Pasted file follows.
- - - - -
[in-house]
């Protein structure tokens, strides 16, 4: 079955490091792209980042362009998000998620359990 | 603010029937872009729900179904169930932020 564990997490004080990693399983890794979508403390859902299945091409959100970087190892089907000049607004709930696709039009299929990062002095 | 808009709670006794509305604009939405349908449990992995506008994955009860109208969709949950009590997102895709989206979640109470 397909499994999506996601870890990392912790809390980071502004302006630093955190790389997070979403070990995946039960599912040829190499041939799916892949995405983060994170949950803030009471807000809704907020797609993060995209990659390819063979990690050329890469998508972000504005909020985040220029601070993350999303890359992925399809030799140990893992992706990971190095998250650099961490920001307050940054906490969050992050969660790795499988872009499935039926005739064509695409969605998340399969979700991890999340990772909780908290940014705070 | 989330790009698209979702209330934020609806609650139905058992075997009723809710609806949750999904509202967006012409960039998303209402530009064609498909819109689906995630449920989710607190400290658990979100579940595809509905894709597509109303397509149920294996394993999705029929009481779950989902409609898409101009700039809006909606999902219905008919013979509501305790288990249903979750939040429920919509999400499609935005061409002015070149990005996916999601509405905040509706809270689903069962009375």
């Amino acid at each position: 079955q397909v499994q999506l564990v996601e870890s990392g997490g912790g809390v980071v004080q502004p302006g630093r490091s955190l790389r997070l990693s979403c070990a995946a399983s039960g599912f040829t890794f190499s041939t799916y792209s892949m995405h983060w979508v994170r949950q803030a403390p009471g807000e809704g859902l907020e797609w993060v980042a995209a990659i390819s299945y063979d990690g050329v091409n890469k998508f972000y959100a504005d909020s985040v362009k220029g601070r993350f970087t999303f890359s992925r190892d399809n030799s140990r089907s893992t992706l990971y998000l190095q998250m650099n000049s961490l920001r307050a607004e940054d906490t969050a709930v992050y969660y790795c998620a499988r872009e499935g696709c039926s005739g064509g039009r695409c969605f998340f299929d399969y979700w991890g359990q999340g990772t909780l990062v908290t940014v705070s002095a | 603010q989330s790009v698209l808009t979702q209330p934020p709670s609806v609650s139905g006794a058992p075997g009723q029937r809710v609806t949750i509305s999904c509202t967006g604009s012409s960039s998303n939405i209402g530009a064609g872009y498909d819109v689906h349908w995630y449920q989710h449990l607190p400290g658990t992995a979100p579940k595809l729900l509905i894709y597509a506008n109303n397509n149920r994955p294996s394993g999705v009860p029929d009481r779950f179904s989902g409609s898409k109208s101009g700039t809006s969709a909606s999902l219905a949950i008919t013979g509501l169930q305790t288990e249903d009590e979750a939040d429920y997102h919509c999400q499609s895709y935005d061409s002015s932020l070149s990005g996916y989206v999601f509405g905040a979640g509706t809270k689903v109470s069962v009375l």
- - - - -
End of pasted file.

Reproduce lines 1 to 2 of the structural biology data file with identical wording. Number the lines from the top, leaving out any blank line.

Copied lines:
[in-house]
């Protein structure tokens, strides 16, 4: 079955490091792209980042362009998000998620359990 | 603010029937872009729900179904169930932020 564990997490004080990693399983890794979508403390859902299945091409959100970087190892089907000049607004709930696709039009299929990062002095 | 808009709670006794509305604009939405349908449990992995506008994955009860109208969709949950009590997102895709989206979640109470 397909499994999506996601870890990392912790809390980071502004302006630093955190790389997070979403070990995946039960599912040829190499041939799916892949995405983060994170949950803030009471807000809704907020797609993060995209990659390819063979990690050329890469998508972000504005909020985040220029601070993350999303890359992925399809030799140990893992992706990971190095998250650099961490920001307050940054906490969050992050969660790795499988872009499935039926005739064509695409969605998340399969979700991890999340990772909780908290940014705070 | 989330790009698209979702209330934020609806609650139905058992075997009723809710609806949750999904509202967006012409960039998303209402530009064609498909819109689906995630449920989710607190400290658990979100579940595809509905894709597509109303397509149920294996394993999705029929009481779950989902409609898409101009700039809006909606999902219905008919013979509501305790288990249903979750939040429920919509999400499609935005061409002015070149990005996916999601509405905040509706809270689903069962009375």